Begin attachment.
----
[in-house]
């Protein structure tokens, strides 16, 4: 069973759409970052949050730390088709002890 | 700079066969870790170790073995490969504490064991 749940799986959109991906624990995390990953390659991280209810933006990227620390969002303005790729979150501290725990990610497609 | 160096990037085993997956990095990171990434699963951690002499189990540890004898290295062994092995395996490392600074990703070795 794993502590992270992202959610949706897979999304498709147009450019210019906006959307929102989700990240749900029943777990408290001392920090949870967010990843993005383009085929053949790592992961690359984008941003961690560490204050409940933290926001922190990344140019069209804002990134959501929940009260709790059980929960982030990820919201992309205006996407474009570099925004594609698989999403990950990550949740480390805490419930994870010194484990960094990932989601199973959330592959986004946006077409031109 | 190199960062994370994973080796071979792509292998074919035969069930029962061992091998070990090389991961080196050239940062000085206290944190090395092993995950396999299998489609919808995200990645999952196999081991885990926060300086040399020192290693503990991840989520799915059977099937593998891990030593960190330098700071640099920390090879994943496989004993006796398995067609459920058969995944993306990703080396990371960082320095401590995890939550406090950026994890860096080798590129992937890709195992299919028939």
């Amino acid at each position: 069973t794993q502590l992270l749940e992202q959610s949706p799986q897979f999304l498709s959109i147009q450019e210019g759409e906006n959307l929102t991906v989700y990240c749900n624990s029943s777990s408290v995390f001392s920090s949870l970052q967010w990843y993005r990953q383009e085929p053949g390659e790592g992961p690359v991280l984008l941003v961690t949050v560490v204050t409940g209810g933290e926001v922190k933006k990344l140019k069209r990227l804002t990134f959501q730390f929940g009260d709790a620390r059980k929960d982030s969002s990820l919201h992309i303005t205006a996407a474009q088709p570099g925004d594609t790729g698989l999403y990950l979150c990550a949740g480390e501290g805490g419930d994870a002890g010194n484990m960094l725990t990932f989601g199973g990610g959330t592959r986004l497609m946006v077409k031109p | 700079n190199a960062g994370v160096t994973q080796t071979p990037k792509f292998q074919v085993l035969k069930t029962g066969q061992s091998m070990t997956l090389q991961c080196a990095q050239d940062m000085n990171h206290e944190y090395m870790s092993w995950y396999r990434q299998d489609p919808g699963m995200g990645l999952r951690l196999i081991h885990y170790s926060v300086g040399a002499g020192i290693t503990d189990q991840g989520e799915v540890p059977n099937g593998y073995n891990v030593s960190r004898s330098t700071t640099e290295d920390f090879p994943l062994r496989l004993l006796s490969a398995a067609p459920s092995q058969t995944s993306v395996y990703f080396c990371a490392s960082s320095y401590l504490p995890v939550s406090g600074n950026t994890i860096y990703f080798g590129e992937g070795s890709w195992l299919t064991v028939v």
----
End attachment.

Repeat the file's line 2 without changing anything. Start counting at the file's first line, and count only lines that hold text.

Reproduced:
């Protein structure tokens, strides 16, 4: 069973759409970052949050730390088709002890 | 700079066969870790170790073995490969504490064991 749940799986959109991906624990995390990953390659991280209810933006990227620390969002303005790729979150501290725990990610497609 | 160096990037085993997956990095990171990434699963951690002499189990540890004898290295062994092995395996490392600074990703070795 794993502590992270992202959610949706897979999304498709147009450019210019906006959307929102989700990240749900029943777990408290001392920090949870967010990843993005383009085929053949790592992961690359984008941003961690560490204050409940933290926001922190990344140019069209804002990134959501929940009260709790059980929960982030990820919201992309205006996407474009570099925004594609698989999403990950990550949740480390805490419930994870010194484990960094990932989601199973959330592959986004946006077409031109 | 190199960062994370994973080796071979792509292998074919035969069930029962061992091998070990090389991961080196050239940062000085206290944190090395092993995950396999299998489609919808995200990645999952196999081991885990926060300086040399020192290693503990991840989520799915059977099937593998891990030593960190330098700071640099920390090879994943496989004993006796398995067609459920058969995944993306990703080396990371960082320095401590995890939550406090950026994890860096080798590129992937890709195992299919028939």